A new NASA mission, which could be greenlit next summer, aims to untangle the mysteries of Triton, Neptune’s largest moon.
Slightly bigger than the dwarf planet Pluto, Triton is the only large moon in our solar system that orbits in the opposite direction to its planet’s rotation and has a retrograde orbit. But the whimsical nature of this extraterrestrial rock doesn’t stop there – and when NASA’s Voyager 2 flew past Triton on August 25, 1989, a lot of eyebrows were raised.
That was because Voyager 2 revealed that the moon’s surface was home to massive, dark plumes of icy material. This icy landscape appeared to be young, and had been resurfaced over and over with fresh material, raising questions as to how and why.
The implication was that, despite being an ancient moon six times farther from the Sun than Jupiter, Triton was – and is – still active, and potentially home to a vast interior ocean.
Now, a mission dubbed ‘Trident,’ which is one of four competing for selection under NASA’s Discovery Program, wants to discover more about how this celestial body has evolved over time.
In a press release issued on Tuesday, NASA described the mission in more detail. Trident, named after the three-pronged spear carried by the ancient Roman sea god Neptune, aims to discover which factors lead to a solar system body having the necessary ingredients to be habitable.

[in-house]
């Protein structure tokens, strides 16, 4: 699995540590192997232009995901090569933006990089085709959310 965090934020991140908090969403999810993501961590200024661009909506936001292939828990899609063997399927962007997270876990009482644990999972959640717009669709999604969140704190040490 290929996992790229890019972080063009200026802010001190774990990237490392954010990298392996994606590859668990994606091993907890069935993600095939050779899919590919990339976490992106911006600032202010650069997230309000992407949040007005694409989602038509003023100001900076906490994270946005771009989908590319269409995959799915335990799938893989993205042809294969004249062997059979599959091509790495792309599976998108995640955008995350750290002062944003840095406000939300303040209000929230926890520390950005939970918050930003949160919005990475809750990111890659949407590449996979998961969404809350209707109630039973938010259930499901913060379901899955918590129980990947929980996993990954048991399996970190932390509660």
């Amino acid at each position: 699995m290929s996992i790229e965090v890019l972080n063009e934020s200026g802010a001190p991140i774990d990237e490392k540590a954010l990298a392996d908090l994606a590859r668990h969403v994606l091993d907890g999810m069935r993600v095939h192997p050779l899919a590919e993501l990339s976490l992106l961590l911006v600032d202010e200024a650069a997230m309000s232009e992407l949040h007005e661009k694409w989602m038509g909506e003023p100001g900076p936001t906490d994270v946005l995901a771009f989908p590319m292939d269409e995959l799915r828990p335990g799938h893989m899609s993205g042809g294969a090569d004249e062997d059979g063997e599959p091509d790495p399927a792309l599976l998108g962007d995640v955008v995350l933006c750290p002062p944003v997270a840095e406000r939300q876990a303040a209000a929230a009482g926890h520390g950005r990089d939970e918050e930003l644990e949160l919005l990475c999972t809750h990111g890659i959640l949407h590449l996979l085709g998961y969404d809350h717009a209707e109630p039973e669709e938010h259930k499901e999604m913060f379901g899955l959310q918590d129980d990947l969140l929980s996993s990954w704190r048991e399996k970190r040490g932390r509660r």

In this case, it will look into how Triton, thought to have migrated from the Kuiper Belt – a region beyond Neptune, and home to icy bodies left over from the early solar system – managed to form an interior ocean.
Currently, and thanks to the initial Voyager 2 images, we’ve explored only 40 percent of the moon’s surface. This makes Triton the largest unexplored solid surface in the solar system this side of the Kuiper belt. Trident wants to map the remainder.
The mission also hopes to analyse Triton’s atmospheric conditions. The moon has a dynamic and changing climate, and one that’s home to a steady flow of organic material – likely nitrogen – snowing onto the surface.
But it’s Triton’s actual atmosphere that’s most puzzling. Filled with charged particles, according to NASA, it contains a layer known as “the ionosphere” 10 times more active than that of any other moon in the solar system.
This is particularly weird, they note, because ionospheres are generally charged by solar energy – and Triton is 30 times farther from the sun than Earth. This means the moon must have another energy source that’s charging these particles. Trident’s job will be to find out what that may be.
Trident’s third and final goal is to understand how this moon keeps renewing its surface. As well as being strangely young, the moon’s surface also bears almost no visible craters, despite being possibly only 10 million years old in a 4.6-billion-year-old solar system. We don’t know why.
“Triton is weird, but yet relevantly weird, because of the science we can do there,” said Karl Mitchell, Trident project scientist at JPL – NASA’s Jet Propulsion Laboratory. “As we said to NASA in our mission proposal, Triton isn’t just a key to solar system science – it’s a whole keyring.”
Although currently competing against three other mission proposals (with up to two being selected), if Trident gets the green light, its proposed launch date is in October 2025. The launch will take advantage of a once-in-a-13-year window that will use the gravitational pull of Jupiter to slingshot Trident to Triton for a 13-day encounter in 2038.
Although it seems a long time away, the 13-day encounter is an incredibly precocious plan. It takes Neptune 165 Earth years to orbit the sun, so if Trident doesn’t arrive by 2040, it will take over a hundred years for us to be able to analyse it in such a way again.
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